a1 = [5, 1, 6, 14, 2, 8]

I would like to determine if it contains all elements of:

a2 = [2, 6, 15]

In this case the result is false.

Are there any built-in Ruby/Rails methods to identify such array inclusion?

One way to implement this is:

a2.index{ |x| !a1.include?(x) }.nil?

Is there a better, more readable, way?

a = [5, 1, 6, 14, 2, 8]
b = [2, 6, 15]

a - b
# => [5, 1, 14, 8]

b - a
# => [15]

(b - a).empty?
# => false
  • 63
    This the the way to go. It might just be a bit shortened to (a2-a1).empty? – Holger Just Sep 12 '11 at 12:43
  • 10
    This only works for arrays that are sets, not for arrays with duplicates – Chris Nov 25 '12 at 17:58
  • 4
    @Chris - You could try using Array#uniq for that. With Holger Just's example, it would be (a2.uniq - a1.uniq).empty? – Nick Dec 4 '12 at 17:07
  • stackoverflow.com/questions/13553822/… is what I meant. Array#unique will explicitly fail that. – Chris Dec 5 '12 at 14:54

Perhaps this is easier to read:

a2.all? { |e| a1.include?(e) }

You can also use array intersection:

(a1 & a2).size == a1.size

Note that size is used here just for speed, you can also do (slower):

(a1 & a2) == a1

But I guess the first is more readable. These 3 are plain ruby (not rails).

  • If using the OP's definition of a1 and a2, and a1 "containing all elements of" a2, I think this should be _ (a1 & a2).size == a2.size _ since a2 is the smaller array, which should have all elements included in the larger array (to obtain 'true') - hence the intersection of the two arrays should be the same length as the smaller-array if all elements in it are present in the larger one. – JosephK Aug 26 '17 at 10:47

This can be achieved by doing

(a2 & a1) == a2

This creates the intersection of both arrays, returning all elements from a2 which are also in a1. If the result is the same as a2, you can be sure you have all elements included in a1.

This approach only works if all elements in a2 are different from each other in the first place. If there are doubles, this approach fails. The one from Tempos still works then, so I wholeheartedly recommend his approach (also it's probably faster).

  • 2
    using the length method will perform much better – Pablo Fernandez Sep 12 '11 at 12:48
  • 3
    This won't work if the intersection set has the same elements in a different order. I found this out the hard way while trying to answer this question: stackoverflow.com/questions/12062970/… later realized many smart folks had done it here already! – CubaLibre Aug 22 '12 at 21:23
  • 1
    @CubaLibre Interesting. Do you have some test data to reproduce this? Fom my tests it seemed as if the resulting array retains the order of elements from the first array (hence my most recent edit to my answer). However, if this is indeed not the case, I'd like to learn. – Holger Just Aug 23 '12 at 7:12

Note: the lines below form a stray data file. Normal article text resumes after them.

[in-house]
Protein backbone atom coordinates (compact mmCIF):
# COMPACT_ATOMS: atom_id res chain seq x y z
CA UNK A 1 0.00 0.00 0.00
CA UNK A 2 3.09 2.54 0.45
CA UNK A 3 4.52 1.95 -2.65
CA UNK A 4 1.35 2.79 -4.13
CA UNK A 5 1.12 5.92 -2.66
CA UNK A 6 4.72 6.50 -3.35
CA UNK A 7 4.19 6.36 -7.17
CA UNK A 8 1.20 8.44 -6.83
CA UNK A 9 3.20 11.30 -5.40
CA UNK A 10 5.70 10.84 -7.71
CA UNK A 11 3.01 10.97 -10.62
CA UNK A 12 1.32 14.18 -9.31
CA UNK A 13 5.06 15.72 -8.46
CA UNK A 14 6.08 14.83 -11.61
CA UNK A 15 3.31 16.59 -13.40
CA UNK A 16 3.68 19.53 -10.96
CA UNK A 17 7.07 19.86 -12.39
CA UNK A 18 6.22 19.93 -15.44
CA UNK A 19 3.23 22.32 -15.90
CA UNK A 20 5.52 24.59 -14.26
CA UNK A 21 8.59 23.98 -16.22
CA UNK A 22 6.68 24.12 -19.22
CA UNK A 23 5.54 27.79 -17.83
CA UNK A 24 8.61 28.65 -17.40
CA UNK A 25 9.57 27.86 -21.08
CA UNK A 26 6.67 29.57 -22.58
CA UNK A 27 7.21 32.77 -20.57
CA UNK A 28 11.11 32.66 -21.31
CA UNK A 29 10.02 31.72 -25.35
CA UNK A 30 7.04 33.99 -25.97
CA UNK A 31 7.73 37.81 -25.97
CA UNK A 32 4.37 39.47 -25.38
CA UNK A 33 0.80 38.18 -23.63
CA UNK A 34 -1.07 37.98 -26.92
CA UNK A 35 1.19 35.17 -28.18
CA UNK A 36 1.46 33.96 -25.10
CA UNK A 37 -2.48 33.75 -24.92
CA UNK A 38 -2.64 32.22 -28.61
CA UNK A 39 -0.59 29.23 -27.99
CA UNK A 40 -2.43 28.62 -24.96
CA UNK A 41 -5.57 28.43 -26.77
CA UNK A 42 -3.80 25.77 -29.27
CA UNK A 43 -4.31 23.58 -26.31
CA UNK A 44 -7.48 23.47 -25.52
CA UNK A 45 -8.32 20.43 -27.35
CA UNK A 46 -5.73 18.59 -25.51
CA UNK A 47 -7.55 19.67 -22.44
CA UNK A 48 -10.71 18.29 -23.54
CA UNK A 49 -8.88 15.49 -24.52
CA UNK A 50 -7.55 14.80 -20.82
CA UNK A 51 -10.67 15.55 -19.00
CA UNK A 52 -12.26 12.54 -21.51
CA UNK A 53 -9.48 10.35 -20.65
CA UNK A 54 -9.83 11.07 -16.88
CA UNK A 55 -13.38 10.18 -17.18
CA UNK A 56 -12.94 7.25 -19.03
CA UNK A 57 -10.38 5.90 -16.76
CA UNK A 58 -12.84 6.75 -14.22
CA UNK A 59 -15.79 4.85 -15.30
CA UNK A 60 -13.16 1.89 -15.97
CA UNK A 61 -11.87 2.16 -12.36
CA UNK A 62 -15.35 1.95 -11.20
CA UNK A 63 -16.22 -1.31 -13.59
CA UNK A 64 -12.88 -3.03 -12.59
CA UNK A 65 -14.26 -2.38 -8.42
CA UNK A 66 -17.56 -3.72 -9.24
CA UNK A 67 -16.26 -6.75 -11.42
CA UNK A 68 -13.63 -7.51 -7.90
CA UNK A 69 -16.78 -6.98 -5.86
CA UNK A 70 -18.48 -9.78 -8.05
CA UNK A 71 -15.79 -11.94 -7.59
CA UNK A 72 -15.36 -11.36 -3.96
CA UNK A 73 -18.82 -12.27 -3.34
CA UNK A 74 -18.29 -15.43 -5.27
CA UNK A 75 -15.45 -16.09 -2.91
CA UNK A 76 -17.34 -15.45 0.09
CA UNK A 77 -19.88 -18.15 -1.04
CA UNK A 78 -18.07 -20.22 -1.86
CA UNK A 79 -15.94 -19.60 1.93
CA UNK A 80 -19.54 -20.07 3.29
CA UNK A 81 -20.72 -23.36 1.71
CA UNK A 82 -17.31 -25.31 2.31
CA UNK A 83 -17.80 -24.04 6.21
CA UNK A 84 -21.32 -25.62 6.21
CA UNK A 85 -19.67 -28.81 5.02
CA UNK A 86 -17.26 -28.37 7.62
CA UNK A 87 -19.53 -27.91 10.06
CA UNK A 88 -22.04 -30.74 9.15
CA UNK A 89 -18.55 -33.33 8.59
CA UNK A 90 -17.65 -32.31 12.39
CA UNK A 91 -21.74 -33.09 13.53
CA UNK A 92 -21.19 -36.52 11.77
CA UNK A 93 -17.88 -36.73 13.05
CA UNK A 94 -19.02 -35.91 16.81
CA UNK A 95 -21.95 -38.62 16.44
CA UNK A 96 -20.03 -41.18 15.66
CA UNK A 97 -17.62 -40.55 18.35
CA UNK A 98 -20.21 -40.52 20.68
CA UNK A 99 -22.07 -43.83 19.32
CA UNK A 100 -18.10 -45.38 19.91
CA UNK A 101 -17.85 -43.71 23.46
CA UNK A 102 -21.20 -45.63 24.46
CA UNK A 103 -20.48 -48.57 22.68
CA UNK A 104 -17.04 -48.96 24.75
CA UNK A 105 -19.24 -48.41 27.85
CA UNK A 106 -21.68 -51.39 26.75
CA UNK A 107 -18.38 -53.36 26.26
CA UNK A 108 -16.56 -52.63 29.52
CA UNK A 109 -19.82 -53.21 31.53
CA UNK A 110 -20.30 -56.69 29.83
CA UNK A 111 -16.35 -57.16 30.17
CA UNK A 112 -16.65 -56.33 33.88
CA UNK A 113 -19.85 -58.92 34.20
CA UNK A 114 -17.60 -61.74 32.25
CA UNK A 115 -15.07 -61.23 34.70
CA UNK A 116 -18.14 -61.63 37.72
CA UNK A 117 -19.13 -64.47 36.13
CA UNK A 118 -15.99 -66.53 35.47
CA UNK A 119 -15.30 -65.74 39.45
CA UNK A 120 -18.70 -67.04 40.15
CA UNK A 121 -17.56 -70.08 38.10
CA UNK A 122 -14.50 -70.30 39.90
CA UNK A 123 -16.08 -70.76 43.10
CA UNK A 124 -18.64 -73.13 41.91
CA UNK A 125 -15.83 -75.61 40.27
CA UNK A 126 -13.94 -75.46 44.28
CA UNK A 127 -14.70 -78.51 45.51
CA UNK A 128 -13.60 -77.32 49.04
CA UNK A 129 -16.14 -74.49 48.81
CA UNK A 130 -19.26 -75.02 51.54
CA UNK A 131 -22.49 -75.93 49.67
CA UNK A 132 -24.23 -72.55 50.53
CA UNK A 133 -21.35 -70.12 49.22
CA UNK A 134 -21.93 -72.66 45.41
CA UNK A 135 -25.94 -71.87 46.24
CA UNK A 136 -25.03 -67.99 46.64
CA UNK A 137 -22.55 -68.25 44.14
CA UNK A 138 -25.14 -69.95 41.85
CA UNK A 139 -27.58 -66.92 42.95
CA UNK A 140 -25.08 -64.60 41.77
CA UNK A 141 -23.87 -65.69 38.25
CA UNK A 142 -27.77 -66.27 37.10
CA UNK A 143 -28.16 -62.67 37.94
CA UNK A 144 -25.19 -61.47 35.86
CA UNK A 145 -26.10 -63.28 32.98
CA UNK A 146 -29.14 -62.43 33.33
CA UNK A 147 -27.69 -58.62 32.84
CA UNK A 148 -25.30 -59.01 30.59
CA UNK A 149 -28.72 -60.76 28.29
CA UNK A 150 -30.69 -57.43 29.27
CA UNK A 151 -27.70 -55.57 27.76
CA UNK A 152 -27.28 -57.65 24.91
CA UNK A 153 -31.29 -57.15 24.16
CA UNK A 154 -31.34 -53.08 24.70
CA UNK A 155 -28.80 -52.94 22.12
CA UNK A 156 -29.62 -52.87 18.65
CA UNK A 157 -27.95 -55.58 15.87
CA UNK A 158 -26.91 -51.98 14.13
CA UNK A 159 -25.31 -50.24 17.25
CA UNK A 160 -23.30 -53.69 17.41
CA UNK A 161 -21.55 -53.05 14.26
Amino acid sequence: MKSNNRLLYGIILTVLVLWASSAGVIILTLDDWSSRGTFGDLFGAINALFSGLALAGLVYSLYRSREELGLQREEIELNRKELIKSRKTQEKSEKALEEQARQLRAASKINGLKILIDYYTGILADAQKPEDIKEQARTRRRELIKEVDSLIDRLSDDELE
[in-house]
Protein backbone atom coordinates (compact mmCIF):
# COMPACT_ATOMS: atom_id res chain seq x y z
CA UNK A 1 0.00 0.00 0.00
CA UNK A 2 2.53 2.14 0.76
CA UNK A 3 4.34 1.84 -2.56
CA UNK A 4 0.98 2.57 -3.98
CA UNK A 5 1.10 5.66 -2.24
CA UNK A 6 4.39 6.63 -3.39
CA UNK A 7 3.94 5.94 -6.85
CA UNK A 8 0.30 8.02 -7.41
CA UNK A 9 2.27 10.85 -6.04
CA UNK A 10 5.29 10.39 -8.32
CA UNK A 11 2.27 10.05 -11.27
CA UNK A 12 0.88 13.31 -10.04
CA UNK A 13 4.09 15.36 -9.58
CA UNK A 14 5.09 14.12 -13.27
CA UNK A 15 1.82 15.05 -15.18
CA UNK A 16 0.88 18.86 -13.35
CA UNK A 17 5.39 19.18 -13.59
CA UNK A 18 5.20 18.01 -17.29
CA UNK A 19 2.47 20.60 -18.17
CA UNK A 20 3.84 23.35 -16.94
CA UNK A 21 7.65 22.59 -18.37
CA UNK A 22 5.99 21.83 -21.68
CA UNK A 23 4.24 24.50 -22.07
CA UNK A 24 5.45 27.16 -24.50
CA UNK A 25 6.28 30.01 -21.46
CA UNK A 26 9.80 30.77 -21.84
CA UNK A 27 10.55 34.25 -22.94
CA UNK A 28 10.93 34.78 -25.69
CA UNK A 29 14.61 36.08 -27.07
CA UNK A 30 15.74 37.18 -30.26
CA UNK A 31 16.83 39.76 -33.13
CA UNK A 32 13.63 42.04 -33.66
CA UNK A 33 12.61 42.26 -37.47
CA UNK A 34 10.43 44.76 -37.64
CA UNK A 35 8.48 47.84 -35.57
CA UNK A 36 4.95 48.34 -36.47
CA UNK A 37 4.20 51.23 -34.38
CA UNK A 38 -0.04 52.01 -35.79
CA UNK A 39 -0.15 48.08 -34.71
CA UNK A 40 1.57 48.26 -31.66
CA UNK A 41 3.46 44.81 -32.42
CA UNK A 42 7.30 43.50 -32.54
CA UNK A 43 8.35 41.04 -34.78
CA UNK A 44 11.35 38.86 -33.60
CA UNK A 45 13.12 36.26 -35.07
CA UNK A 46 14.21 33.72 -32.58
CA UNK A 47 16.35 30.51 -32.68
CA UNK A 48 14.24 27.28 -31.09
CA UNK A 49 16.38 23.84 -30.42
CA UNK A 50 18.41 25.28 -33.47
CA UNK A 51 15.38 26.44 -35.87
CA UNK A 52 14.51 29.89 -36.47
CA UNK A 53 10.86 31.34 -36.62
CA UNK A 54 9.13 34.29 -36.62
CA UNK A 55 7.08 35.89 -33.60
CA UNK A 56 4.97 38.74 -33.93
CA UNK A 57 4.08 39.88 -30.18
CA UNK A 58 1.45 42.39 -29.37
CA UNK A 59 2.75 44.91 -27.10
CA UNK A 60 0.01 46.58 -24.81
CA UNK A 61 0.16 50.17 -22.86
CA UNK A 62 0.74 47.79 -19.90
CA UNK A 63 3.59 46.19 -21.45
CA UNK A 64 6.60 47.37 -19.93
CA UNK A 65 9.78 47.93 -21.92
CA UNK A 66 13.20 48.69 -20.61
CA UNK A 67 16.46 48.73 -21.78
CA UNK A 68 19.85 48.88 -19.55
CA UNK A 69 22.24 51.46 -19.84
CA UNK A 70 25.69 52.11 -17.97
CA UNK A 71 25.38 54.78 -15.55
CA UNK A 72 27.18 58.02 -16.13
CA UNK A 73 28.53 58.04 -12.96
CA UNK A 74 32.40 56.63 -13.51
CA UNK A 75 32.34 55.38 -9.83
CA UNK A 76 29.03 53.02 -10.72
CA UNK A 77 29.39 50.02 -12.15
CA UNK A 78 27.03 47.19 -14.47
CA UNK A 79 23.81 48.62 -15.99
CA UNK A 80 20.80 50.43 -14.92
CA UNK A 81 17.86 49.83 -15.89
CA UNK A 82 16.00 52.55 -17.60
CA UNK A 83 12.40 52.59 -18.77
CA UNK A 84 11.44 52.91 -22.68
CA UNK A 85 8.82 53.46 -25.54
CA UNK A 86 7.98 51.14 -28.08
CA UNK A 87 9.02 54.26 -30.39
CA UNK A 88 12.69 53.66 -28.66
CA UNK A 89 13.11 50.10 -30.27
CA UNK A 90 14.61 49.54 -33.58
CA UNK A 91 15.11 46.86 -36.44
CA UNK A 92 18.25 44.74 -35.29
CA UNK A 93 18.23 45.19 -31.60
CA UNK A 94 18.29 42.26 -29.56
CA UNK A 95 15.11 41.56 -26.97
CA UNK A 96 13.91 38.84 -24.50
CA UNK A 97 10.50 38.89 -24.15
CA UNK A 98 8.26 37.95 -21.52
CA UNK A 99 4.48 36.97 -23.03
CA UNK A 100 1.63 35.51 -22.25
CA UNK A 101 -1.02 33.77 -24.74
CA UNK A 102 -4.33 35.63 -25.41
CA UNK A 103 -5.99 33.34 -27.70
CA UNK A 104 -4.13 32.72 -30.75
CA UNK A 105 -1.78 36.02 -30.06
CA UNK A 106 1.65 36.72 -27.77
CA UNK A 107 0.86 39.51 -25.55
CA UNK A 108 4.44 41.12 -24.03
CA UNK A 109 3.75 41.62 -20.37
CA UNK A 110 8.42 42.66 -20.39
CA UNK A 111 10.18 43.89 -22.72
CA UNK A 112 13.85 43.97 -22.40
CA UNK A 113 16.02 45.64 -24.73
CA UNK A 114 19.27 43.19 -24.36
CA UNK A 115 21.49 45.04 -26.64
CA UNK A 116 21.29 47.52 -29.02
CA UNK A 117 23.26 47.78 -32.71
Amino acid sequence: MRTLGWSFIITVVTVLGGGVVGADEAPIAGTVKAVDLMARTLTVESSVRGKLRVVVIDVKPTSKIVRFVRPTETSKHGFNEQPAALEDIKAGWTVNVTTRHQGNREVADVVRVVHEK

• @HolgerJust i had made the mistake of doing (a1 & a2) instead of (a2 & a1), which is why I was seeing the error. You are right about & retaining the order from the first array. – CubaLibre Aug 23 '12 at 13:35

If there are are no duplicate elements or you don't care about them, then you can use the Set class:

a1 = Set.new [5, 1, 6, 14, 2, 8]
a2 = Set.new [2, 6, 15]
=> false

Behind the scenes this uses

all? { |o| set.include?(o) }

You can monkey-patch the Array class:

class Array
    def contains_all?(ary)
        ary.uniq.all? { |x| count(x) >= ary.count(x) }


irb(main):131:0> %w[a b c c].contains_all? %w[a b c]
=> true
irb(main):132:0> %w[a b c c].contains_all? %w[a b c c]
=> true
irb(main):133:0> %w[a b c c].contains_all? %w[a b c c c]
=> false
irb(main):134:0> %w[a b c c].contains_all? %w[a]
=> true
irb(main):135:0> %w[a b c c].contains_all? %w[x]
=> false
irb(main):136:0> %w[a b c c].contains_all? %w[]
=> true
irb(main):137:0> %w[a b c d].contains_all? %w[d c h]
=> false
irb(main):138:0> %w[a b c d].contains_all? %w[d b c]
=> true

Of course the method can be written as a standard-alone method, eg

def contains_all?(a,b)
    b.uniq.all? { |x| a.count(x) >= b.count(x) }

and you can invoke it like

contains_all?(%w[a b c c], %w[c c c])

Indeed, after profiling, the following version is much faster, and the code is shorter.

def contains_all?(a,b)
    b.all? { |x| a.count(x) >= b.count(x) }

Depending on how big your arrays are you might consider an efficient algorithm O(n log n)

def equal_a(a1, a2)
  a1sorted = a1.sort
  a2sorted = a2.sort
  return false if a1.length != a2.length
  0.upto(a1.length - 1) do 
    |i| return false if a1sorted[i] != a2sorted[i]

Sorting costs O(n log n) and checking each pair costs O(n) thus this algorithm is O(n log n). The other algorithms cannot be faster (asymptotically) using unsorted arrays.

  • You can do it in O(n) with a counting sort. – klochner Sep 12 '11 at 17:48
  • No you cannot. Counting sort uses a limited universe and Ruby does not have a limitation on how big numbers can get. – ayckoster Sep 12 '11 at 18:11
  • You can, because you don't actually have to sort the items - you just need a hash mapping item-->count for both arrays, then iterate over the keys and compare counts. – klochner Sep 12 '11 at 18:13
  • Are you sure that Array#sort uses merge sort? – Nate Symer Apr 23 '14 at 1:10

Most answers based on (a1 - a2) or (a1 & a2) would not work if there are duplicate elements in either array. I arrived here looking for a way to see if all letters of a word (split to an array) were part of a set of letters (for scrabble for example). None of these answers worked, but this one does:

def contains_all?(a1, a2)
  try = a1.chars.all? do |letter|
    a1.count(letter) <= a2.count(letter)
  return try

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